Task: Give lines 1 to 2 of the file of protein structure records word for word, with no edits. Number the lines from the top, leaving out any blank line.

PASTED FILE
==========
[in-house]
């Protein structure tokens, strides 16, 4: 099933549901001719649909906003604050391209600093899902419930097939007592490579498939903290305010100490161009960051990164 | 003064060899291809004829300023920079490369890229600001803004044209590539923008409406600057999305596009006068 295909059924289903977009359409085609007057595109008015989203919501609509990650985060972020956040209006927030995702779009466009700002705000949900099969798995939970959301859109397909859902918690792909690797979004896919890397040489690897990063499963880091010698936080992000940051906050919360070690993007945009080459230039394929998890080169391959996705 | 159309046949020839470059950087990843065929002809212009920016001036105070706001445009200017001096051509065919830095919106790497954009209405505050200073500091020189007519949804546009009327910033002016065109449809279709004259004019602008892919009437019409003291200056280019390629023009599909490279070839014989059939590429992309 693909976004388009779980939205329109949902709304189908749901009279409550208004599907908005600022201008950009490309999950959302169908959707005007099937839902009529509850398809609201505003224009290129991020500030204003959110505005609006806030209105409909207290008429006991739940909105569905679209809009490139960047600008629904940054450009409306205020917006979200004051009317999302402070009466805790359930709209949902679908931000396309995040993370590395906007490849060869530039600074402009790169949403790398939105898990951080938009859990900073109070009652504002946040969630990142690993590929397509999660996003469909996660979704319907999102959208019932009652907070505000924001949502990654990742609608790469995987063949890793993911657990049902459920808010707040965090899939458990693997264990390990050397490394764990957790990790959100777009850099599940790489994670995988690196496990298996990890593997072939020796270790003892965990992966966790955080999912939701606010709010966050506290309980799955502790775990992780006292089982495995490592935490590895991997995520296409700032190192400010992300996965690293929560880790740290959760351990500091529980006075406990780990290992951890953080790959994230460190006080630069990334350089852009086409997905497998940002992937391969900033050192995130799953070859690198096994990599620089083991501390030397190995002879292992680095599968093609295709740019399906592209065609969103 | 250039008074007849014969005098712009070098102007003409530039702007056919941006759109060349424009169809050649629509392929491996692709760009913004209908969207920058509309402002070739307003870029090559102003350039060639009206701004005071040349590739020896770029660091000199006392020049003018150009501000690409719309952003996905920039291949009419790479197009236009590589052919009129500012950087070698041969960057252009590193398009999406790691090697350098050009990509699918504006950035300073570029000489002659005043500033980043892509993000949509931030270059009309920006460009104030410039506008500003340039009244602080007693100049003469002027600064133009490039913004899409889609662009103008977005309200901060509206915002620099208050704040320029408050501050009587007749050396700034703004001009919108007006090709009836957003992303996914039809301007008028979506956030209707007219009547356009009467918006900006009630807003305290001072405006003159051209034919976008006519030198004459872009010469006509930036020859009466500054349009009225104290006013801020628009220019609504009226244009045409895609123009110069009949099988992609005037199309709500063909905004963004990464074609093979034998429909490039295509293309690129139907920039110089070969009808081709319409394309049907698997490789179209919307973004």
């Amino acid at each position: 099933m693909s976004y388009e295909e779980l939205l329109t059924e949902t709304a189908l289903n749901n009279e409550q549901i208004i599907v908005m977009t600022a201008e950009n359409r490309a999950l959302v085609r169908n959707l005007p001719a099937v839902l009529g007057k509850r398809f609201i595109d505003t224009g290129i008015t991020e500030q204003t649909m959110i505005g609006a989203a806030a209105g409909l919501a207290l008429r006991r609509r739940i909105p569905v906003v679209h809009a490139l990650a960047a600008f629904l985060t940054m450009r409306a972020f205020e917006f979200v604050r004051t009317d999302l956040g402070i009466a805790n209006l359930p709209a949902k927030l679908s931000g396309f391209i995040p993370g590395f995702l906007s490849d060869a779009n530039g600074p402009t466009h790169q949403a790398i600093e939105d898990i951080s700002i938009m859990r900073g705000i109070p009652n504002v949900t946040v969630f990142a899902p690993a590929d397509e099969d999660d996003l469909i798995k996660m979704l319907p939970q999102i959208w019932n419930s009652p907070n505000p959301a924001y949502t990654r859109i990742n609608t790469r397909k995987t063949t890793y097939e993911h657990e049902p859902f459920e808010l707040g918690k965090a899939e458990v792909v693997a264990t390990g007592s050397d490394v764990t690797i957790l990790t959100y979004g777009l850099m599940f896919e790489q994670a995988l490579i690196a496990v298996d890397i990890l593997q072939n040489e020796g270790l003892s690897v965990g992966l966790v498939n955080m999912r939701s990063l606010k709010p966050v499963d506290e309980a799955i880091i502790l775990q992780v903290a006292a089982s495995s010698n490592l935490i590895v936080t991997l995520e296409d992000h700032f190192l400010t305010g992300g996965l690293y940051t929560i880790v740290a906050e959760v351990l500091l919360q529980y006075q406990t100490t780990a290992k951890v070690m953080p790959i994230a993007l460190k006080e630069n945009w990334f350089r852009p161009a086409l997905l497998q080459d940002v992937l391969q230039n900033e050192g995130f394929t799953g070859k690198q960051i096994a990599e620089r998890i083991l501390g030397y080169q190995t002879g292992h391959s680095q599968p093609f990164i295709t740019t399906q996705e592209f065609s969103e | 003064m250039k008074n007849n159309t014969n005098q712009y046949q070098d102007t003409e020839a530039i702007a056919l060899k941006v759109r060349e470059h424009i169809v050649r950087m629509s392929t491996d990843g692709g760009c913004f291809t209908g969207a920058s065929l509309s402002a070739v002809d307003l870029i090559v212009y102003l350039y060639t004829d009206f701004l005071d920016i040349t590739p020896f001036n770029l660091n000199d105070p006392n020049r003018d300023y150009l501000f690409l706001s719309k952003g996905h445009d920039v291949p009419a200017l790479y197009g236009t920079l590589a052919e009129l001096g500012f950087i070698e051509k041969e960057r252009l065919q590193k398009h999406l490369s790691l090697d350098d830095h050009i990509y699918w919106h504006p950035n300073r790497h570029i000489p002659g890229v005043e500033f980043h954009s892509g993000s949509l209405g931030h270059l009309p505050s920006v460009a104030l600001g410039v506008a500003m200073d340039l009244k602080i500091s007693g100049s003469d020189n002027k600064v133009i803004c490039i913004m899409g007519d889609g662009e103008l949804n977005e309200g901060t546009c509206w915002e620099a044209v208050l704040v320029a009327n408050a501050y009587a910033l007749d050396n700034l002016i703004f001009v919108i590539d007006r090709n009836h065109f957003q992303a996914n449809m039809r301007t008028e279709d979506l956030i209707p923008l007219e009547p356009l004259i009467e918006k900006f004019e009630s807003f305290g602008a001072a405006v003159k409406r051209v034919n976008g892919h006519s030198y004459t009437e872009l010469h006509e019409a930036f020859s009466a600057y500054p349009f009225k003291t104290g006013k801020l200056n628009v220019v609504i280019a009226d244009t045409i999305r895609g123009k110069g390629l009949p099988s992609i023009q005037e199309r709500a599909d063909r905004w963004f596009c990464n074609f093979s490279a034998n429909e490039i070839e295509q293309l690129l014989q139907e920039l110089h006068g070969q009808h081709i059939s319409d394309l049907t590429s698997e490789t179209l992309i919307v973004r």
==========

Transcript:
[in-house]
């Protein structure tokens, strides 16, 4: 099933549901001719649909906003604050391209600093899902419930097939007592490579498939903290305010100490161009960051990164 | 003064060899291809004829300023920079490369890229600001803004044209590539923008409406600057999305596009006068 295909059924289903977009359409085609007057595109008015989203919501609509990650985060972020956040209006927030995702779009466009700002705000949900099969798995939970959301859109397909859902918690792909690797979004896919890397040489690897990063499963880091010698936080992000940051906050919360070690993007945009080459230039394929998890080169391959996705 | 159309046949020839470059950087990843065929002809212009920016001036105070706001445009200017001096051509065919830095919106790497954009209405505050200073500091020189007519949804546009009327910033002016065109449809279709004259004019602008892919009437019409003291200056280019390629023009599909490279070839014989059939590429992309 693909976004388009779980939205329109949902709304189908749901009279409550208004599907908005600022201008950009490309999950959302169908959707005007099937839902009529509850398809609201505003224009290129991020500030204003959110505005609006806030209105409909207290008429006991739940909105569905679209809009490139960047600008629904940054450009409306205020917006979200004051009317999302402070009466805790359930709209949902679908931000396309995040993370590395906007490849060869530039600074402009790169949403790398939105898990951080938009859990900073109070009652504002946040969630990142690993590929397509999660996003469909996660979704319907999102959208019932009652907070505000924001949502990654990742609608790469995987063949890793993911657990049902459920808010707040965090899939458990693997264990390990050397490394764990957790990790959100777009850099599940790489994670995988690196496990298996990890593997072939020796270790003892965990992966966790955080999912939701606010709010966050506290309980799955502790775990992780006292089982495995490592935490590895991997995520296409700032190192400010992300996965690293929560880790740290959760351990500091529980006075406990780990290992951890953080790959994230460190006080630069990334350089852009086409997905497998940002992937391969900033050192995130799953070859690198096994990599620089083991501390030397190995002879292992680095599968093609295709740019399906592209065609969103 | 250039008074007849014969005098712009070098102007003409530039702007056919941006759109060349424009169809050649629509392929491996692709760009913004209908969207920058509309402002070739307003870029090559102003350039060639009206701004005071040349590739020896770029660091000199006392020049003018150009501000690409719309952003996905920039291949009419790479197009236009590589052919009129500012950087070698041969960057252009590193398009999406790691090697350098050009990509699918504006950035300073570029000489002659005043500033980043892509993000949509931030270059009309920006460009104030410039506008500003340039009244602080007693100049003469002027600064133009490039913004899409889609662009103008977005309200901060509206915002620099208050704040320029408050501050009587007749050396700034703004001009919108007006090709009836957003992303996914039809301007008028979506956030209707007219009547356009009467918006900006009630807003305290001072405006003159051209034919976008006519030198004459872009010469006509930036020859009466500054349009009225104290006013801020628009220019609504009226244009045409895609123009110069009949099988992609005037199309709500063909905004963004990464074609093979034998429909490039295509293309690129139907920039110089070969009808081709319409394309049907698997490789179209919307973004």